Don’t watch this expecting to find Hannibal Lecter at his most gruesome. No fava beans were harmed in the making of this subtitled art-house drama (although I’m pretty sure that a nice Chianti makes a guest appearance). Instead you’ll be mystified, perplexed and intermittently entranced by a slow-burn psychodrama, one which explores human isolation and the suggestion of redemption with subtly crafted performances and some grand-master moments of cinematography. You’ll either be holding your breath for most of the movie…
…or you’ll switch it off in five minutes and dash back to Dexter. Don’t say I didn’t warn you.
The setting is rural Spain, Granada. The small town’s tailor splits his time between his traditional workshop; his old-fashioned apartment, all white walls and tall shutters, and his remote mountainside cabin where he goes to seek peace and solitude. And to kill women. He butchers his victims with exquisite care and delicacy, brings the best cuts of meat home and pops them in the freezer. At home he only eats this meat, although we see him consuming a more normal lunch with his spinster seamstress. Everything in his life seems stable. Routine. Inexplicable – and the film doesn’t offer any enlightenment to the audience about how he came to be living such a psychotic existence – but in some kind of balance.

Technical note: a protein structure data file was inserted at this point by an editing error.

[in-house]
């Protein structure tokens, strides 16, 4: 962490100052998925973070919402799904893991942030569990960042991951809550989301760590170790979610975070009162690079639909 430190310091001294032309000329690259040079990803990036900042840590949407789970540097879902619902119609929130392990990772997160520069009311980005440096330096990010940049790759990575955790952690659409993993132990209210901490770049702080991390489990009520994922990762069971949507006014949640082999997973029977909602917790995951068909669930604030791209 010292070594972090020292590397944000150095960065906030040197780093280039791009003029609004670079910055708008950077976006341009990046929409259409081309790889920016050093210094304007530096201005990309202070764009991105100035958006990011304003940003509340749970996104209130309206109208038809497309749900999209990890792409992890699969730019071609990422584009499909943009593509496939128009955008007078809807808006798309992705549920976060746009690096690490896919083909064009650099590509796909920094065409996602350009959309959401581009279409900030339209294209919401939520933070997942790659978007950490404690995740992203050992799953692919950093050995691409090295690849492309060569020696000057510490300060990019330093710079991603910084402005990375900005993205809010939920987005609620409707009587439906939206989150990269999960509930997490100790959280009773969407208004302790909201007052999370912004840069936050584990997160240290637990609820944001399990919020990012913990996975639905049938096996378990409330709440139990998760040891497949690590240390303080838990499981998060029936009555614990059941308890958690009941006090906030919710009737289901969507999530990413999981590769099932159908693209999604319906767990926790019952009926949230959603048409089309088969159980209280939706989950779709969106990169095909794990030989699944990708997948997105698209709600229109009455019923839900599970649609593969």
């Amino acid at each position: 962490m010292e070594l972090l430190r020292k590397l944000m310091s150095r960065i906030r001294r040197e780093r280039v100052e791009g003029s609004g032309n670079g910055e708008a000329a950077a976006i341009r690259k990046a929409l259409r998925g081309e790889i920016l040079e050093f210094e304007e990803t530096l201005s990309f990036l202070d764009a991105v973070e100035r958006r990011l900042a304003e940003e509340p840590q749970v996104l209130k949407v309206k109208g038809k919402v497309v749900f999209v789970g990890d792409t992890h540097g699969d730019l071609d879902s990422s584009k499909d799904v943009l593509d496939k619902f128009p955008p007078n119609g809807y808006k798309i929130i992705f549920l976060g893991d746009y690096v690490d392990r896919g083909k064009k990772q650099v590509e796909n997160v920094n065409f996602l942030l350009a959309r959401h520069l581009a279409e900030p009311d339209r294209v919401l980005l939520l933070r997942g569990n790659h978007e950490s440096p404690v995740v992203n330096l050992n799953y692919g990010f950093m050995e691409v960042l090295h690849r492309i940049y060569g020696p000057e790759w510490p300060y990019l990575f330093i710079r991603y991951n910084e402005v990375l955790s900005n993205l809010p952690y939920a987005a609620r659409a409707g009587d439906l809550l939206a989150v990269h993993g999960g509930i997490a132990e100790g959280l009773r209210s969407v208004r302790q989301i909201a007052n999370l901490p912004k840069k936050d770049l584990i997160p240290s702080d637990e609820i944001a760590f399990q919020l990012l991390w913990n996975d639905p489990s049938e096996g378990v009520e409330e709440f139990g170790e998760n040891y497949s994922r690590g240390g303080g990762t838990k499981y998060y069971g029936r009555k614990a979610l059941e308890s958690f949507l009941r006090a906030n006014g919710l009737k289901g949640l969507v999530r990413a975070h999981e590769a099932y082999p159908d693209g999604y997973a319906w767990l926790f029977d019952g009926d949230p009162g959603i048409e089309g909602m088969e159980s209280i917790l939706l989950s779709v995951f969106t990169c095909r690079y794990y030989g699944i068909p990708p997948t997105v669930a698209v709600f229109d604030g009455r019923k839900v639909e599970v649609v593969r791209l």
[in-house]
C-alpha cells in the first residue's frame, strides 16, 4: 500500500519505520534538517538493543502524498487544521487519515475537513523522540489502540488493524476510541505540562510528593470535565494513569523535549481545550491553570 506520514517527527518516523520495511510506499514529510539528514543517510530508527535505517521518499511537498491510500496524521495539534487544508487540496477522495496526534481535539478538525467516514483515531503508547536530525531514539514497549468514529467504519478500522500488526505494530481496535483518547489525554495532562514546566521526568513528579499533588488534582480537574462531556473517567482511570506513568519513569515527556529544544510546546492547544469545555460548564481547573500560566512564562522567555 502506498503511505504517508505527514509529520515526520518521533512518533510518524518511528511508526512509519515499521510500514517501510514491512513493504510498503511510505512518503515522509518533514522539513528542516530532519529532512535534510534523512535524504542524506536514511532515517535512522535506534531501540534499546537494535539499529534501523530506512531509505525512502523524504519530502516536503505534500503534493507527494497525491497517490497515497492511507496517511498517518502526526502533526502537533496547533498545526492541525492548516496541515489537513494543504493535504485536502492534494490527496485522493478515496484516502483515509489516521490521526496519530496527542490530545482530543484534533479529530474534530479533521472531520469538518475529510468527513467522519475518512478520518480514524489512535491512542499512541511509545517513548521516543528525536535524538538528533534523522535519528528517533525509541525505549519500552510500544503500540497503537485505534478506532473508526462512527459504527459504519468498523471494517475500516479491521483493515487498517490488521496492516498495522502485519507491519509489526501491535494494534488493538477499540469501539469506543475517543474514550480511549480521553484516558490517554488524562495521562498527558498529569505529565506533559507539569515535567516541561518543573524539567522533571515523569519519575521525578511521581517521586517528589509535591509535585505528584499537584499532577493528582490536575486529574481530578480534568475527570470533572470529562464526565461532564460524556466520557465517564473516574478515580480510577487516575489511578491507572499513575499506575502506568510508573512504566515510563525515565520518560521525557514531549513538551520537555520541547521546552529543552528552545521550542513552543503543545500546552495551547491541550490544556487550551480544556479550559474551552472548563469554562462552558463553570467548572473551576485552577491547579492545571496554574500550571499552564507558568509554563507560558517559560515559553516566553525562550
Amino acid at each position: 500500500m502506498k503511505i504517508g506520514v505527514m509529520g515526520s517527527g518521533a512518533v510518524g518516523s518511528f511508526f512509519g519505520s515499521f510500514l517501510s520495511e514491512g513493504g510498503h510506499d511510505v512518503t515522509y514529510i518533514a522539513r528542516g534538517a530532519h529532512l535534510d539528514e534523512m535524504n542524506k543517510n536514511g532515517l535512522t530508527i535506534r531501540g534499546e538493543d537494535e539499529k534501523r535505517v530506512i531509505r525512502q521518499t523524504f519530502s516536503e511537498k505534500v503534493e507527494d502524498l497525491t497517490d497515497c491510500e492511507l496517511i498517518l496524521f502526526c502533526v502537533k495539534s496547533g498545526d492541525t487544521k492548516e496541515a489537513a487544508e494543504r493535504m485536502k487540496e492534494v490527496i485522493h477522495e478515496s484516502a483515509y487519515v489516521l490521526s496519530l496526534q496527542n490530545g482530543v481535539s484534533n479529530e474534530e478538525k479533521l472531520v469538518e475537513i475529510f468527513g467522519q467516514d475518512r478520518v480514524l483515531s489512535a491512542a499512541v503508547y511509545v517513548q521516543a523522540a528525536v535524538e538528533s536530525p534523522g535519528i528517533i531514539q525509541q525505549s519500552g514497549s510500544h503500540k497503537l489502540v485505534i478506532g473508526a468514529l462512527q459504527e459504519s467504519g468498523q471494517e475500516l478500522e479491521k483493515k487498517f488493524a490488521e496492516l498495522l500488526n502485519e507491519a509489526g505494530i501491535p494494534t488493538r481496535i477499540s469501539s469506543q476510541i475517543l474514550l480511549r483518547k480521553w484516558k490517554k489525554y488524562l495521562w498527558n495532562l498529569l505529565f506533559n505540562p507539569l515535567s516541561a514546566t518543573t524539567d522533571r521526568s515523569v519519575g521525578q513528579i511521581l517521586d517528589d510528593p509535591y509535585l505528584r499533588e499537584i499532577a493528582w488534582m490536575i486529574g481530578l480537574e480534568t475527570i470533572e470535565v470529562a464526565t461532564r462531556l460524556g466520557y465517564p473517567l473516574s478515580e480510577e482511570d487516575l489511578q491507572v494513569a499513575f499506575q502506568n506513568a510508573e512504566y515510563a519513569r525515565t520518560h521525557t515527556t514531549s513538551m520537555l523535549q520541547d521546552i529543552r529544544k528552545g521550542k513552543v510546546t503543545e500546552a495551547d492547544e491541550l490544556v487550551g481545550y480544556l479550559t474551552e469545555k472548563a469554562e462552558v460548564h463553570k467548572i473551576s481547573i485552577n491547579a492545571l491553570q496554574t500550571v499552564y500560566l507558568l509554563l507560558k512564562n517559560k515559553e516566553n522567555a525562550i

Then a new neighbour moves in, an attractive masseuse, who triggers a sequence of events. More death, inevitably, but also an opportunity for a connection with a more normal life when her naïve and vulnerable sister somehow penetrates the tailor’s emotional fortress of solitude.
The two central performances are bewitching: understated to the point almost of inaction at times. Matter of fact and undeniably creepy. The filming is picture-perfect at times: camera capturing still-life vignettes of natural splendour and crumbling architecture. There are instances of gripping tension – DON’T LOOK IN THE FRIDGE, DAMMIT! – amid a muted mosaic of everyday mundanity. The very genius of the film is that it makes an cannibal serial killer, just that: utterly mundane. And also utterly impenetrable.
There are a couple of stand-out sequences, not least the opening scene with its fabulous panning shot and starkly realistic snapshot of brutality. Perhaps the most revealing moment of the entire film comes between the tailor and his seamstress, however, in an apparently unremarkable conversation. She tells him he’ll never have a woman of his own, never marry, never love. He veers towards new territory, emotionally vulnerable, wonders if he could possibly change.
By the end of the film – when he takes his latest woman to the mountainside cabin, drugs her, strips her naked and lays her out on the butcher’s block – we know the answer to his question.
After watching Cannibal, I wasn’t entirely certain whether I’d enjoyed it. But it certainly made an impact.
Reviewed by Rowena Hoseason
Cannibal, certificate 15, is subtitled in English (dialogue in Spanish) and is available on DVD or to download at Amazon